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Constitutionality of workers' comp system challenged p2

We are discussing a case in Florida that challenges the constitutionality of the state's workers' compensation system as the "sole remedy" for injured employees. The Florida Supreme Court has agreed to hear the case, even though the appellate court said the appellees had no case. The problem was not that the workers' advocacy organizations appealing the trial court's decision had failed to make persuasive arguments; rather, the problem was that the appellees had no business being involved in a nonexistent controversy.

Because the ruling relies on technical points, it's important to review some lawsuit basics. In our last post, we said that the point of a lawsuit is to settle a disagreement that has disadvantaged one of the parties. Personal injury lawsuits are good examples of how this works. You fall and hurt yourself on your neighbor's icy sidewalk. You incur medical expenses as a result. Your neighbor refuses to pay, so you take him to court. The court will decide whether your neighbor was at fault and, if he was, how much he should pay you to make up for it.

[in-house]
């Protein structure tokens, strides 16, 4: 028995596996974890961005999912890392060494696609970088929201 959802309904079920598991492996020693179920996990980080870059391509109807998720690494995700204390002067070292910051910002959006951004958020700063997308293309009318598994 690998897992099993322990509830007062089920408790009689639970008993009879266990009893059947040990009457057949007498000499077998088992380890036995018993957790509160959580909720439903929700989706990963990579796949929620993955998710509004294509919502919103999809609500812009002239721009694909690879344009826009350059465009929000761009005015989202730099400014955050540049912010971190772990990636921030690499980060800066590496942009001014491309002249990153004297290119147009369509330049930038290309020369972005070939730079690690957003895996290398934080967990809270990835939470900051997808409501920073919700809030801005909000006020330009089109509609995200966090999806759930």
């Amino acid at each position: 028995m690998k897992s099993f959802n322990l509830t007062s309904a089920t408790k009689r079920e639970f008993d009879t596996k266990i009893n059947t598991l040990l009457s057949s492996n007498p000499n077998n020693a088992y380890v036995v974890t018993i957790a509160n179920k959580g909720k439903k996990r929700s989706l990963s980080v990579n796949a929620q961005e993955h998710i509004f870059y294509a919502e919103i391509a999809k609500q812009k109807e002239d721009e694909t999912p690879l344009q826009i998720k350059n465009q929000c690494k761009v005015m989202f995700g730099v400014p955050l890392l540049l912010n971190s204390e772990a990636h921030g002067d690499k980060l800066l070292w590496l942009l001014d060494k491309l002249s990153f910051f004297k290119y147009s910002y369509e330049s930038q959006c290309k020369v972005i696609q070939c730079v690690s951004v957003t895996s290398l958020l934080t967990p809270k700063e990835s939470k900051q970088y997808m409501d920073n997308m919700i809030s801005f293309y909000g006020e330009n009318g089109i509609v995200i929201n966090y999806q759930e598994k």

We left off with a question: What happens if your neighbor takes you to the hospital and pays all of the expenses associated with your injury? Can you still sue him?

Mootness. You can always file a complaint, but it wouldn't go far. You have not suffered any damages. Your neighbor has paid the bills. You may be angry, but the court can't help with that. If the matter is resolved, then, the controversy is in the past -- it is moot.

The court won't get involved in purely hypothetical questions. There must be a real case or controversy that involves the plaintiff and the defendant and that the parties have not settled. In a workers' compensation case, an appeal would be moot if the worker and employer settled before the court heard the appeal.

These are flaws the court of appeal found with the case we are discussing. We'll get into the specifics in our next post.

Source: Business Insurance, "Exclusive remedy litigation heads to Florida Supreme Court," Stephanie Goldberg, July 15, 2015

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